'Strike Back: Origins' Makes the Operational Right Choice

Richard Armitage as Porter in Strike Back Origins Episode 4

[This is a review of Strike Back: Origins episode 4. There will be SPOILERS.]


Because Strike Back: Origins delivers its story through the same two-part chapter presentation as Strike Back (that format is one of the primary elements to carry over once the series began being co-produced by Cinemax), the expectation that 'Part Two' will deliver some kind of climax to any given storyline is generally set up pretty well by the end of the first chapter. This notion, then, becomes doubly important when heading into the final two episodes of the season – which begin next week.

To that end, episode 4 (or 'Zimbabwe: Part Two') not only has to wrap up the Masuku storyline, it must also, to some degree, begin to set up the end of the Porter-Collinson conflict that's been the main throughline of this six-part series. That's a quick turnaround for a show that has essentially spanned seven years in four episodes.

Admittedly, the time jump was little more than a prologue, but it was also essential in building-out the two main characters of the series. And for Origins to make a hop, skip, and a jump from Iraq seven years before the main story takes place, there has to be a certain amount of intrigue floating around in the background to keep the plot moving in between demonstrations of Porter's abilities as a killing machine – a fact that was matter-of-factly pointed out by Sister Bernadette (Sibulele Gcilitshana) when he and Masuku wound up protecting her orphanage from the rebels slaughtering innocent people in the area.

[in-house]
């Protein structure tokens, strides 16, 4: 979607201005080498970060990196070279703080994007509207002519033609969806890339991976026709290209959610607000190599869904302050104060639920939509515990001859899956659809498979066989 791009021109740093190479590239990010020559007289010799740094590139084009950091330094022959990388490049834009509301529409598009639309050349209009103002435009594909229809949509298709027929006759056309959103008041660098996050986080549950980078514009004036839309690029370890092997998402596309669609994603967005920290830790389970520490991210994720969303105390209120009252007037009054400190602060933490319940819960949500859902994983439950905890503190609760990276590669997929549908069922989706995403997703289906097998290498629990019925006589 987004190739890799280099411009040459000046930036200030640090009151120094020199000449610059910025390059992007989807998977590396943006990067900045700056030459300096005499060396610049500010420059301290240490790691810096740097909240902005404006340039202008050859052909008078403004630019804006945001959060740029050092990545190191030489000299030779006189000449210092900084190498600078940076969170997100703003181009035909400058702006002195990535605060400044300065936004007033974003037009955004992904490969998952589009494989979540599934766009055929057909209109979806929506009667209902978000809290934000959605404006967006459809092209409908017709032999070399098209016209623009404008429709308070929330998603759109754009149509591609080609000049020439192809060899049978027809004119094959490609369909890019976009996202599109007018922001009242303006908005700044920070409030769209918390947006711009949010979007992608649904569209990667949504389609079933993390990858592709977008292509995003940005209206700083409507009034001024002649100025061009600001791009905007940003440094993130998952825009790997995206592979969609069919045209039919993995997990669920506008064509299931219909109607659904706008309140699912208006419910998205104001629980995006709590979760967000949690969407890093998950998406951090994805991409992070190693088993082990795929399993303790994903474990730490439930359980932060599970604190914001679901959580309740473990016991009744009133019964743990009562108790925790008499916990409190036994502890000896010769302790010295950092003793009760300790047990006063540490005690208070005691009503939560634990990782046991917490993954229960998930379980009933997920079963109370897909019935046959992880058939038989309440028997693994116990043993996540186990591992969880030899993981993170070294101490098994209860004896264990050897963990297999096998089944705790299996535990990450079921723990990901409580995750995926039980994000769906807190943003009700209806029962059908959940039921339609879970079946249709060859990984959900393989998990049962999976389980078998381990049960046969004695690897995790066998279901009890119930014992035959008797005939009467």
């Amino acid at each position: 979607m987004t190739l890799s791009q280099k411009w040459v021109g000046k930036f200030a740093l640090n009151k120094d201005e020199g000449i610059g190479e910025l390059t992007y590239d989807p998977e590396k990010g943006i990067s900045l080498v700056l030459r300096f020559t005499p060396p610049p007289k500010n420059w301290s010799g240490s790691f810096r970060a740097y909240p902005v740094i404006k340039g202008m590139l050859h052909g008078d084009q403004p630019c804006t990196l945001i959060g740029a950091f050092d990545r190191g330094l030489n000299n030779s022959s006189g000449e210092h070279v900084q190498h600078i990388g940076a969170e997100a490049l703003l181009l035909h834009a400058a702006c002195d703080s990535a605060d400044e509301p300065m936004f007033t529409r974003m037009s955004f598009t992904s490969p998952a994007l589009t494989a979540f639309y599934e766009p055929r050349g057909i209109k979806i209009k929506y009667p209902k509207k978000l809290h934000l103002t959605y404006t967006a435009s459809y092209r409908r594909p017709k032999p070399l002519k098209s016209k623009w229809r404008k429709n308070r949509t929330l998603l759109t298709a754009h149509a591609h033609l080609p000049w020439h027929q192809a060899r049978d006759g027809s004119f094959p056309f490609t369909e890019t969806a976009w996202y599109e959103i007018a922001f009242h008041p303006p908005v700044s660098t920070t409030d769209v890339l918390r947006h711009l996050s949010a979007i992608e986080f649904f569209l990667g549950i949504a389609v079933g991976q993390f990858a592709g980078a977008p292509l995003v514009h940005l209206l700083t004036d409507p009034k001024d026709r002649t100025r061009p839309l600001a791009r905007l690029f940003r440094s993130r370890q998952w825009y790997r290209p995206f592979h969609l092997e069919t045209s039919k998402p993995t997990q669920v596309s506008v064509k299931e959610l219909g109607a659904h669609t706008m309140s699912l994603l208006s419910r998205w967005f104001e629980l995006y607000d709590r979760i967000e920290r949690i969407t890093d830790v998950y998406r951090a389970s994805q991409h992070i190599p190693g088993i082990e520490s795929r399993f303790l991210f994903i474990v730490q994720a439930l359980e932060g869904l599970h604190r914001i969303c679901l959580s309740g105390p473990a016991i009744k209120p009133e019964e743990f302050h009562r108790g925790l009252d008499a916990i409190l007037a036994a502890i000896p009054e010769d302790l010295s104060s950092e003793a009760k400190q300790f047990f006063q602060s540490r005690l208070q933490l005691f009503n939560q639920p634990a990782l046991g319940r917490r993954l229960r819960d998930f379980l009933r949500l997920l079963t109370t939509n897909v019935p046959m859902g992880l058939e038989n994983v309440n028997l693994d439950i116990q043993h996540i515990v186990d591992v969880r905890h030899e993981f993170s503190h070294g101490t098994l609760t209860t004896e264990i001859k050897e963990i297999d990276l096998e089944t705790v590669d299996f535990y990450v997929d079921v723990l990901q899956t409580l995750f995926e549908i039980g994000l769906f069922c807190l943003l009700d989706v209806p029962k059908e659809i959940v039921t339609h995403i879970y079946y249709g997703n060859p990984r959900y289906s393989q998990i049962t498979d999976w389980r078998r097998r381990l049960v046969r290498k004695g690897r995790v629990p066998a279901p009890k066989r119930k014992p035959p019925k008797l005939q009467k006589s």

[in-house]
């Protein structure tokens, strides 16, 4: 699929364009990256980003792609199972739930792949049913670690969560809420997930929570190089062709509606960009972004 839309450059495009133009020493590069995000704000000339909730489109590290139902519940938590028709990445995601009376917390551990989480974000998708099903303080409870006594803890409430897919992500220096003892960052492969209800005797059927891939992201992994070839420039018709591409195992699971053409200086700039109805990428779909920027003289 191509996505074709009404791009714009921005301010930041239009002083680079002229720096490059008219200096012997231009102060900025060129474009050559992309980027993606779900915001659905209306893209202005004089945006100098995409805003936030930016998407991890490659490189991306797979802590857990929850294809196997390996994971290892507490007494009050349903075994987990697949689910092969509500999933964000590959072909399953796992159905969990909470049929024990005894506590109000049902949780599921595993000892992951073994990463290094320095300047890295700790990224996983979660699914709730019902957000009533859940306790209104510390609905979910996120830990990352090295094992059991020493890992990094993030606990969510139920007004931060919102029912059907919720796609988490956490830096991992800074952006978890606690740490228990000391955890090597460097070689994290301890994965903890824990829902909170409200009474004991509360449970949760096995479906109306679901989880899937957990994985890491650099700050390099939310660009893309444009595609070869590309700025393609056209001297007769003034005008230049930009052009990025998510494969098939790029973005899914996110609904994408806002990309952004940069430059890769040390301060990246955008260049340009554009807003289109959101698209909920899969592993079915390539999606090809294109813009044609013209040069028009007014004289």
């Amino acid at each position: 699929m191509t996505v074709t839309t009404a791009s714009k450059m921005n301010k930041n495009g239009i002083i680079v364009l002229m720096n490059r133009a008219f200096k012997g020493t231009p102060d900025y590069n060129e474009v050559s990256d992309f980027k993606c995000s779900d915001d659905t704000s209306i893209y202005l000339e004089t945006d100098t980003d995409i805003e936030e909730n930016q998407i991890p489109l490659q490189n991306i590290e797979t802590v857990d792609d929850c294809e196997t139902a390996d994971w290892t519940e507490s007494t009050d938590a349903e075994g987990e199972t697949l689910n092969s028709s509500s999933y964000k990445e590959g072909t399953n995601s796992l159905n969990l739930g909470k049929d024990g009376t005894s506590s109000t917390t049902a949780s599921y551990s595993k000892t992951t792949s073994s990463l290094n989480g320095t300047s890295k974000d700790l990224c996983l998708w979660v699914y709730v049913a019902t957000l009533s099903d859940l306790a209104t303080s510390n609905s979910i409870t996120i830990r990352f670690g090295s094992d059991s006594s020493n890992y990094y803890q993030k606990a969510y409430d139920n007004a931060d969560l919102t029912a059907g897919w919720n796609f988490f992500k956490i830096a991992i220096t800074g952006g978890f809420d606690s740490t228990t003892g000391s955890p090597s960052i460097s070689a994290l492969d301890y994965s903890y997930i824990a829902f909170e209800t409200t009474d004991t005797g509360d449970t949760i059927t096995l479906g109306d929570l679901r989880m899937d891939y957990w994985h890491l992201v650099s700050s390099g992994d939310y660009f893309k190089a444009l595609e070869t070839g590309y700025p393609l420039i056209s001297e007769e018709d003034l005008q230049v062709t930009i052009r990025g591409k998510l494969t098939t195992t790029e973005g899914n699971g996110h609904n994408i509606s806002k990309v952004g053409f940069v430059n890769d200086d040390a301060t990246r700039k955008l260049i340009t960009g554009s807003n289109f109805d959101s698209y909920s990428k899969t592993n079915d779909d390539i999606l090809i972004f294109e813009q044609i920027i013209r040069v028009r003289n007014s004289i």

Andrew Lincoln and Richard Armitage in Strike Back Origins Episode 4

As is typically the case, there's a lot to take in during a single episode, as most of the character development is done in the brief moments between shoot-outs and explosions. That can sometimes make it difficult for shows to demonstrate why anything matters, but the brevity of the series/season is actually one of its greatest assets (though that's not to say that the 10-part Strike Back is too long, because it's not; it's just enough to leave you wanting more). The succinctness of Origins actually helps to make the many questions of the moral gray area surrounding Section 20, its work, and, most importantly, Hugh Collinson feel more pressing and immediate rather than drag them out over an additional four chapters.

The trick to episode 4, however, is that it actually throws a bit of a wrench into how we feel about Collinson as a character. Thanks to As'ad and some handy flashbacks, it's fairly clear that Collinson not only killed fellow soldiers in an act of tragic friendly fire, but he also ruined Porter's life in the process. Sure, he only showed up at the last minute because he needed to get his hands on Masuku, to prove that the assassination attempt on Mugabe wasn't sanctioned by the UK military, but his arrival winds up being such a welcome one that his duplicity almost gets pushed to the background.

This is the kind of trick that can only be pulled off once to any great effect, so sliding the series into its final two chapters at this point will not only help to keep things fresh. And in typical Strike Back fashion, the plot won't have to double-back on itself, but will instead continue to steam roll toward what we expect will be an explosive resolution to the Porter-Collinson storyline.


Strike Back: Origins continues next Friday @10pm on Cinemax.

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